Prostate MRIs can now detect suspicious areas of the prostate that may harbour cancer. Integrating this information with the real-time ultrasound images of the prostate (MRI-US fusion biopsy) allows the urologist to accurately target these abnormal areas. This improves the detection of significant prostate cancer. As such, urologists can be more confident of the accuracy of their biopsies, and repeat biopsies are less required.

On the other hand, if the Prostate MRI is normal, a prostate biopsy may not be required.

In Transperineal (TP) prostate biopsy, the biopsy needle goes through the skin of the perineum, which is the area between the scrotum and anus, instead of the standard route through the rectum.

This technique eliminates contact with the bacteria in the rectum, thus lowering the risk of serious infections to near zero. As the skin of the perineum can be sterilised, there is no need for routine use of antibiotics to prevent infection (as in the case of transrectal biopsies), thus minimising the risk of developing antibiotic resistance.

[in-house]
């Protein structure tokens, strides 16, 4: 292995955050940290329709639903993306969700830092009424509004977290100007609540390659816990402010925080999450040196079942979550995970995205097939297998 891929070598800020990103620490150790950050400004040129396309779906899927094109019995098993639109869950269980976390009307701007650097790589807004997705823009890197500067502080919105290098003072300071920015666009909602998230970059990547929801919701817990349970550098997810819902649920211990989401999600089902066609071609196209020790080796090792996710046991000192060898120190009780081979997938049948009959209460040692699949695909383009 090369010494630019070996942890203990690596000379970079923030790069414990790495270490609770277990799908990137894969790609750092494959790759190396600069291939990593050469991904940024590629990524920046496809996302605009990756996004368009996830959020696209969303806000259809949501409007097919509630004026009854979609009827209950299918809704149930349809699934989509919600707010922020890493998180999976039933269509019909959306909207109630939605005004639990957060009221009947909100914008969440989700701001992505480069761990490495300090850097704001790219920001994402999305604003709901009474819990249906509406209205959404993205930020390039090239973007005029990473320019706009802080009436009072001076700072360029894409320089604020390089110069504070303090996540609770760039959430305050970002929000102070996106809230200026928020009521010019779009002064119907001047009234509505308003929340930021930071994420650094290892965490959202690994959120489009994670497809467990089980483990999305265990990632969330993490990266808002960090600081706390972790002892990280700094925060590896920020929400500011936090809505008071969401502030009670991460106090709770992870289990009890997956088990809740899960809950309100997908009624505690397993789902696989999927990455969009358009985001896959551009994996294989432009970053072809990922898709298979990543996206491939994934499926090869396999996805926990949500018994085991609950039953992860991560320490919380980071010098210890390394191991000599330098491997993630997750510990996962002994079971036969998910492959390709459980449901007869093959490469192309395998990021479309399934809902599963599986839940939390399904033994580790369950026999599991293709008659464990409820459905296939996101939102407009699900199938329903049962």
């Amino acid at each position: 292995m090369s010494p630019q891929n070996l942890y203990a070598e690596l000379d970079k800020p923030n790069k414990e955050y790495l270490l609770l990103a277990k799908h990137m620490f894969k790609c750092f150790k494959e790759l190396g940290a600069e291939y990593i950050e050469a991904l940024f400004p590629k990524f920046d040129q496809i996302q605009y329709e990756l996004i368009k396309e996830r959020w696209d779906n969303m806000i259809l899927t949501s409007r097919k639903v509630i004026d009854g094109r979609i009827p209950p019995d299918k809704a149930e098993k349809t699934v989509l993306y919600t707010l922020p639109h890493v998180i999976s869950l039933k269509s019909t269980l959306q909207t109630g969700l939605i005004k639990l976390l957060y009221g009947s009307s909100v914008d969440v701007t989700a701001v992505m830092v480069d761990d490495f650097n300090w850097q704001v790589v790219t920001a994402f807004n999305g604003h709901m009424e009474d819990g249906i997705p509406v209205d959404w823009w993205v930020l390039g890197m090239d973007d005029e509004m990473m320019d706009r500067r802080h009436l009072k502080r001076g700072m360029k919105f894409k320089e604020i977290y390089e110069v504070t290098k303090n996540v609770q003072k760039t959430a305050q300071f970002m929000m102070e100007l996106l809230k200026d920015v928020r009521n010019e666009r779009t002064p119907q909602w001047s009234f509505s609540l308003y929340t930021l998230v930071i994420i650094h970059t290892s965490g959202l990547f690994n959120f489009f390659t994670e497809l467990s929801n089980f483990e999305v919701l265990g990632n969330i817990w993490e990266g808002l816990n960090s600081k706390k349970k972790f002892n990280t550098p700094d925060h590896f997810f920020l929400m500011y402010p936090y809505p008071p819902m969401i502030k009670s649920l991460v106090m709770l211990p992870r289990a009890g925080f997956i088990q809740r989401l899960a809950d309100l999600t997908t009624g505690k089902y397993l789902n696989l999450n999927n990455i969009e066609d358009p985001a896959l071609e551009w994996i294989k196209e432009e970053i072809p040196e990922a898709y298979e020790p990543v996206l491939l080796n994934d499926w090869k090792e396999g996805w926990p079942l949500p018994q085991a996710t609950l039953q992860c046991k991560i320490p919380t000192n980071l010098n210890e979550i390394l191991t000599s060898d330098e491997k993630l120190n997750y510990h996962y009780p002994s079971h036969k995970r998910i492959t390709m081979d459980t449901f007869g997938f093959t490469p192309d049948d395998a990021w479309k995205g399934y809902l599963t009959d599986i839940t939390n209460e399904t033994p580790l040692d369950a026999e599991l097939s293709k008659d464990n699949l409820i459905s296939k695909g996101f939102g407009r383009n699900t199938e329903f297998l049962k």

TP biopsies can be done in an outpatient setting under local anaesthesia.

TP biopsies can also be combined with information from an MRI to do targeted biopsies, combining accuracy with safety.

Treatment Options for Localised Prostate Cancer

Prostate cancer that is found early have a high chance of being cured with treatment to the prostate, either with surgery, radiotherapy or surveillance.

Surgical removal of the prostate is called Radical Prostatectomy. This is most commonly done in Singapore with the assistance of the Da Vinci surgical robot. This tool gives the surgeon magnified vision, with small wristed instruments that replicate the dexterity of the surgeon’s own hand, allowing the surgeon to precisely remove the prostate through small incisions (1cm or less). The advantage of robotic assisted radical prostatectomy over open surgery is less pain from smaller wounds, less blood loss and shorter hospital stays (usually 2 nights).

The alternative to surgery is radiotherapy. This involves the use of high-energy x-ray beams targeted at the prostate from outside the body. These x-ray beams damage the cancer cells and stop them from growing and spreading to other parts of the body. Radiotherapy permanently damages and kills the cancer cells, but healthy cells can repair themselves and recover more easily.